Hi everyone. Tuesday has arrived again.The weeks are flying right by and it will be 2018 all too soon I think.
Stop by Bleubeard and Elizabeth's blog to check out all the T Stands for Tuesday posts. This is where we share a drink related post and often a little more too.
You can join in too if you'd like.
Today my T Day post is all about a T party. Specifically, the Boston Tea Party.
Here's how Wikipedia describes this event in American History:
The Boston Tea Party was a political protest by the Sons of Liberty in Boston, Massachusetts, on December 16, 1773. The demonstrators, some disguised as Native Americans, in defiance of the Tea Act of May 10, 1773, destroyed an entire shipment of tea sent by the East India Company. They boarded the ships and threw the chests of tea into Boston Harbor. The British government responded harshly and the episode escalated into the American Revolution. The Tea Party became an iconic event of American history, and since then other political protests such as the Tea Party movement have referred to themselves as historical successors to the Boston protest of 1773.
The Tea Party was the culmination of a resistance movement throughout British America against the Tea Act, which had been passed by the British Parliament in 1773. Colonists objected to the Tea Act because they believed that it violated their rights as Englishmen to "No taxation without representation", that is, to be taxed only by their own elected representatives and not by a British parliament in which they were not represented. Protesters had successfully prevented the unloading of taxed tea in three other colonies, but in Boston, embattled Royal Governor Thomas Hutchinson refused to allow the tea to be returned to Britain.
The Boston Tea Party was a significant event in the growth of the American Revolution. Parliament responded in 1774 with the Coercive Acts, or Intolerable Acts, which, among other provisions, ended local self-government in Massachusetts and closed Boston's commerce. Colonists up and down the Thirteen Colonies in turn responded to the Coercive Acts with additional acts of protest, and by convening the First Continental Congress, which petitioned the British monarch for repeal of the acts and coordinated colonial resistance to them. The crisis escalated, and the American Revolutionary War began near Boston in 1775.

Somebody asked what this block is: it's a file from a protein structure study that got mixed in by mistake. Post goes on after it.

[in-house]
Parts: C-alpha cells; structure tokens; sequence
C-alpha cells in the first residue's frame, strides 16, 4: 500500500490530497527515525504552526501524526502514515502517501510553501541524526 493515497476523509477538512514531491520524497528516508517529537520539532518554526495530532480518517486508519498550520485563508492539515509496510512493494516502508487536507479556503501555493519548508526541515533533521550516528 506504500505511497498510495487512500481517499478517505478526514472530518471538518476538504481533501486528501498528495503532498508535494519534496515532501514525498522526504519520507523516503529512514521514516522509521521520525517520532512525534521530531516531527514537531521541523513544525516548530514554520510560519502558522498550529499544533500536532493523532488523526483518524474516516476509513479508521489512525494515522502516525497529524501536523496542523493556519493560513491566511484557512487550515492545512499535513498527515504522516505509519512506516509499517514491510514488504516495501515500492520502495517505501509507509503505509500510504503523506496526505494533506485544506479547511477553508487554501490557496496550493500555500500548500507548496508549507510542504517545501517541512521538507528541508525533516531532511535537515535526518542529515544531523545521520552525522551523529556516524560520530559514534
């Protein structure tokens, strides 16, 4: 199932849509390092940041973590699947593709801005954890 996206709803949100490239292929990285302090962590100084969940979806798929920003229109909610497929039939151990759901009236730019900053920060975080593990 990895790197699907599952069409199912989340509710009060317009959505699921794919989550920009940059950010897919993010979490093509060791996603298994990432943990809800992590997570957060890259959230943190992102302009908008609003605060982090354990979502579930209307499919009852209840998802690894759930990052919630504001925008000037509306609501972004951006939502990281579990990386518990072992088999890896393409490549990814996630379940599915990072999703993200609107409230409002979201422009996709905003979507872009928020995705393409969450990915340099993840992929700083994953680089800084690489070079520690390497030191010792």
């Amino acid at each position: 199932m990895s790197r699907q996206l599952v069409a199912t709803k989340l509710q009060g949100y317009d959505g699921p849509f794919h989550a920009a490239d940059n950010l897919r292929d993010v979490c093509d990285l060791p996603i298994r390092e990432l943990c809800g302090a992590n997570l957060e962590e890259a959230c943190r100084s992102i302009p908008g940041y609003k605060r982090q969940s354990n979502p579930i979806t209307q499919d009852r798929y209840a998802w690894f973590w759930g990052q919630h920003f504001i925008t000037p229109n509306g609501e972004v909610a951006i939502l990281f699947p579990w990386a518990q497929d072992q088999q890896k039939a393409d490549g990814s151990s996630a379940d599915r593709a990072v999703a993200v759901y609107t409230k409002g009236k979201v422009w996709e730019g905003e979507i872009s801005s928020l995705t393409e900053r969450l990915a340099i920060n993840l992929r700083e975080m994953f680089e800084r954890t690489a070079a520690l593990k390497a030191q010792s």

Last Friday I had to go into Boston for a doctor's appointment at Massachusetts General Hospital (better known as Mass General). My daughter took the day off also and came in with me. After my appointment we went for a little walk around the city and decided to explore part of the Freedom Trail,. The Freedom Trail is a 2.5 mile National Historic walk that brings you past some of the cities Revolutionary War historical spots. It was very windy Friday, making the 49 degrees feel like 25 degrees (9 degrees C feeling like -4 degrees C), so we only did a very short stretch of the walk, but as we also had to walk to and from the hospital we were both quite cold when we got back to the car,
One of the places we did visit was the museum in the Old Massachusetts State House, which you can see in the first photo of this post.
We decided to get out of the wind for a bit and paid to go through the museum in the Old State House. I had never been into this museum and it was really interesting.
And, they even had a couple of displays related to Tea.
So have a seat, kick off you buckle shoes and take off that tri-corner hat which is all the rage.
And if the silver tea pot isn't your style, you could go for this pretty set.
And of course the tea we will be drinking is not the tea that was sent to the bottom of Boston Harbor. Sorry to those of you coffee addicts.
There's a choice. Earl Grey or T Party blend breakfast tea.
What you can't see in a gift shop. :)
Now I would have thought that those tri-corner hats had gone out of style centuries ago, but I guess I was wrong.
This crowd was outside of Starbuck's and notice the hat on the man on the right.
And a Starbucks had a cool teapot outside of their door.
It was even steaming. :)
This teapot has been hanging on this building in Boston since 1873 and could hold over 200 gallons of water. It is not something Starbucks put up.
Wishing all you T Ladies in the US a happy Thanksgiving. And to all you T days, hope you have a wonderful day.
Thanks for visiting.